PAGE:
Thursday, December 3, 2009

Some AJS views on judicial selection

Sent: 12/1/2009 9:33:29 A.M. Central Standard Time
Subj: RE: Inquiry regarding AJS membership

Mr. Shattuck:

I appreciate your continuing interest in the work of AJS. Regarding your stated intention to engage other members of the Society in discussions about policy matters, there are some opportunities to do so through mechanisms such as letters to the editor of our journal, Judicature. We do not currently host any blogs or online discussion boards, although we may do so in the future. Out of respect for the privacy of our members, we do not share membership lists.

Regarding the areas of judicial independence and judicial selection that you mention below, you should know that AJS has advocated for commission-based appointment and retention of judges (also known as “merit selection”) since 1917, when Professor Albert Kales of Northwestern University Law School, a co-founder of the Society, developed the first model for commission-based appointment of state judges. AJS has supported the expansion of commission-based appointive systems and retention elections across the country, beginning in Missouri in 1940. The Society convened more than 100 state-based citizens conferences on judicial reform from the 1950s through the 1970s, which helped pave the way for the adoption of merit selection systems in several dozen states. Currently, 35 states and the District of Columbia use some form of merit selection to fill some or all vacancies on the bench. Much more information on judicial selection methods and issues is available at our comprehensive Judicial Selection in the States website:

AJS believes that recent criticisms of judicial nominating commissions by the Wall Street Journal and other entities are off the mark. The Journal has editorialized on this topic several times in the past few years, maintaining without any empirical evidence that judicial nominating commissions in many states are dominated by the plaintiffs trial bar. AJS has studied judicial nominating commissions extensively and provides balanced, nonpartisan training and orientation programs for members of such commissions based on the Handbook for Judicial Nominating Commissioners. We have found no evidence that nominating commissions as institutions are dominated by specific interests within our outside the organized bar. In fact, business interests are largely supportive of merit selection systems, as reflected by the U.S. Chamber of Commerce’s rankings of state liability systems for 2008. The results of this U.S. Chamber survey of corporate counsel show that the top five states for “creating a fair and reasonable litigation environment” all use appointive systems, with four of them using merit selection. All five of the bottom states in the U.S. Chamber survey, including Alabama at #47, use contestable elections for judges. (U.S. Chamber survey results are available at:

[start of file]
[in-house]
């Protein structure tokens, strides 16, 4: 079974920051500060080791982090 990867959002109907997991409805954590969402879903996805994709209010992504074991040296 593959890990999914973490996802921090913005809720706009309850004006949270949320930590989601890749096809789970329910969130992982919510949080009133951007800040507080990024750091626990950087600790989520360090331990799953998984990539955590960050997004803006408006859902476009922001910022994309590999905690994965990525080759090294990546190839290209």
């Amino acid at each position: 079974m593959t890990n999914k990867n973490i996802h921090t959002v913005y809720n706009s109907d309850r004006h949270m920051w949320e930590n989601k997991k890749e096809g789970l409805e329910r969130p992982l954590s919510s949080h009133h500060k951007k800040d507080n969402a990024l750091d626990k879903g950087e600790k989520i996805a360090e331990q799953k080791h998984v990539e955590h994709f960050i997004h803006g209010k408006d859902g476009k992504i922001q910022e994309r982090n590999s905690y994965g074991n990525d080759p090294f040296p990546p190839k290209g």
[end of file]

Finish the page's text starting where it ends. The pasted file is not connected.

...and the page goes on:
The U.S Chamber’s Institute of Legal Reform recently issued a report, Promoting “Merit” in Merit Selection, which outlines best practices for commission-based selection of state judges that are based largely on the American Judicature Society’s Model Judicial Selection Provisions and the selection systems used in Arizona and Massachusetts. AJS issued a statement applauding the Chamber ILR report on merit selection, which includes a link to the full Chamber report.

Again, thank you for your interest in the mission and work of AJS.

Best regards,
Seth Andersen

Sent: 12/2/2009 6:12:19 A.M. Central Standard Time
Subj: Re: Inquiry regarding AJS membership

Dear Mr. Andersen,

Thank you very much for your extended and very thoughtful reply. I don't think anyone has shown me more consideration, and I wish many others I have contacted had shown me a little more consideration like you. I will include your views in my blog, unless you object.

If I will not gain any greater access to members (such as through email addresses), I may decide not to join and not to pay the membership dues (and save the money for where I can increase access).

I don't know whether you saw in my blog my "citizen's letter to judges" ( If that or anything else you see in my blog suggests I could make a contribution for publication in Judicature, I would like that very much.

Rob Shattuck

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